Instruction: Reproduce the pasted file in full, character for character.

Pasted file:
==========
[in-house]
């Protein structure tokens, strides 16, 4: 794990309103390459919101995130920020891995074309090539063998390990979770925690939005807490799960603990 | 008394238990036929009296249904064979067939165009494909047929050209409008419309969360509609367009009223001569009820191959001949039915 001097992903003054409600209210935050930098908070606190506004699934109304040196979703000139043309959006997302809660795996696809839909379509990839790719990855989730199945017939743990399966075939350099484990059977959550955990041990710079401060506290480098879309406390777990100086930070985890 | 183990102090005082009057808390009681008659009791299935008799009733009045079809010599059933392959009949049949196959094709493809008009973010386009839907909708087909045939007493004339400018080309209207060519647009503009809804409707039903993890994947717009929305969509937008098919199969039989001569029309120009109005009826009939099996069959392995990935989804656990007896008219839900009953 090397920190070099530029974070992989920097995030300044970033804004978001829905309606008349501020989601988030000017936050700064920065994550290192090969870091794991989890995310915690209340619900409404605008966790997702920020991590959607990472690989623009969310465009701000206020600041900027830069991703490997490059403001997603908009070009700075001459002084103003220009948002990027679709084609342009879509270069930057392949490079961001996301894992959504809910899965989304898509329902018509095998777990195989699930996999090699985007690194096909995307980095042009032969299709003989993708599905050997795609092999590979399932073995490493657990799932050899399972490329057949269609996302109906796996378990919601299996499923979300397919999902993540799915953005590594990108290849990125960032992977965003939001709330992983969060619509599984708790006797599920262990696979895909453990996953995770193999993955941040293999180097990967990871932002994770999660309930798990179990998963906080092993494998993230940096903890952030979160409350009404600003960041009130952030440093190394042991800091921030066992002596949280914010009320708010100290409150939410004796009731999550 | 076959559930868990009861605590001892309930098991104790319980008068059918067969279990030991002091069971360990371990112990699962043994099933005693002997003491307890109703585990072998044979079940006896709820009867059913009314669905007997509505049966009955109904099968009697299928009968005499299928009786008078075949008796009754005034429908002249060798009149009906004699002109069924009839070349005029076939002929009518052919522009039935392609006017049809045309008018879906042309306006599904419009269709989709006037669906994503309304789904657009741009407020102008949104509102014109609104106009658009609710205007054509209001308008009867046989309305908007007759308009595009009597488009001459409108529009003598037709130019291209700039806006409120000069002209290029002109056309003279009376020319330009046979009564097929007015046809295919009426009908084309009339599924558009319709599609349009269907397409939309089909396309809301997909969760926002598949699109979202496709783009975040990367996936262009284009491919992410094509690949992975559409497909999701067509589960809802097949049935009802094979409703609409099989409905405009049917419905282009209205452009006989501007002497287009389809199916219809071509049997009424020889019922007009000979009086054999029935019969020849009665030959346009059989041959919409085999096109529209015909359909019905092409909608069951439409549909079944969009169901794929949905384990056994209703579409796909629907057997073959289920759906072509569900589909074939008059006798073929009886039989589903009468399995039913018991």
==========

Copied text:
[in-house]
């Protein structure tokens, strides 16, 4: 794990309103390459919101995130920020891995074309090539063998390990979770925690939005807490799960603990 | 008394238990036929009296249904064979067939165009494909047929050209409008419309969360509609367009009223001569009820191959001949039915 001097992903003054409600209210935050930098908070606190506004699934109304040196979703000139043309959006997302809660795996696809839909379509990839790719990855989730199945017939743990399966075939350099484990059977959550955990041990710079401060506290480098879309406390777990100086930070985890 | 183990102090005082009057808390009681008659009791299935008799009733009045079809010599059933392959009949049949196959094709493809008009973010386009839907909708087909045939007493004339400018080309209207060519647009503009809804409707039903993890994947717009929305969509937008098919199969039989001569029309120009109005009826009939099996069959392995990935989804656990007896008219839900009953 090397920190070099530029974070992989920097995030300044970033804004978001829905309606008349501020989601988030000017936050700064920065994550290192090969870091794991989890995310915690209340619900409404605008966790997702920020991590959607990472690989623009969310465009701000206020600041900027830069991703490997490059403001997603908009070009700075001459002084103003220009948002990027679709084609342009879509270069930057392949490079961001996301894992959504809910899965989304898509329902018509095998777990195989699930996999090699985007690194096909995307980095042009032969299709003989993708599905050997795609092999590979399932073995490493657990799932050899399972490329057949269609996302109906796996378990919601299996499923979300397919999902993540799915953005590594990108290849990125960032992977965003939001709330992983969060619509599984708790006797599920262990696979895909453990996953995770193999993955941040293999180097990967990871932002994770999660309930798990179990998963906080092993494998993230940096903890952030979160409350009404600003960041009130952030440093190394042991800091921030066992002596949280914010009320708010100290409150939410004796009731999550 | 076959559930868990009861605590001892309930098991104790319980008068059918067969279990030991002091069971360990371990112990699962043994099933005693002997003491307890109703585990072998044979079940006896709820009867059913009314669905007997509505049966009955109904099968009697299928009968005499299928009786008078075949008796009754005034429908002249060798009149009906004699002109069924009839070349005029076939002929009518052919522009039935392609006017049809045309008018879906042309306006599904419009269709989709006037669906994503309304789904657009741009407020102008949104509102014109609104106009658009609710205007054509209001308008009867046989309305908007007759308009595009009597488009001459409108529009003598037709130019291209700039806006409120000069002209290029002109056309003279009376020319330009046979009564097929007015046809295919009426009908084309009339599924558009319709599609349009269907397409939309089909396309809301997909969760926002598949699109979202496709783009975040990367996936262009284009491919992410094509690949992975559409497909999701067509589960809802097949049935009802094979409703609409099989409905405009049917419905282009209205452009006989501007002497287009389809199916219809071509049997009424020889019922007009000979009086054999029935019969020849009665030959346009059989041959919409085999096109529209015909359909019905092409909608069951439409549909079944969009169901794929949905384990056994209703579409796909629907057997073959289920759906072509569900589909074939008059006798073929009886039989589903009468399995039913018991």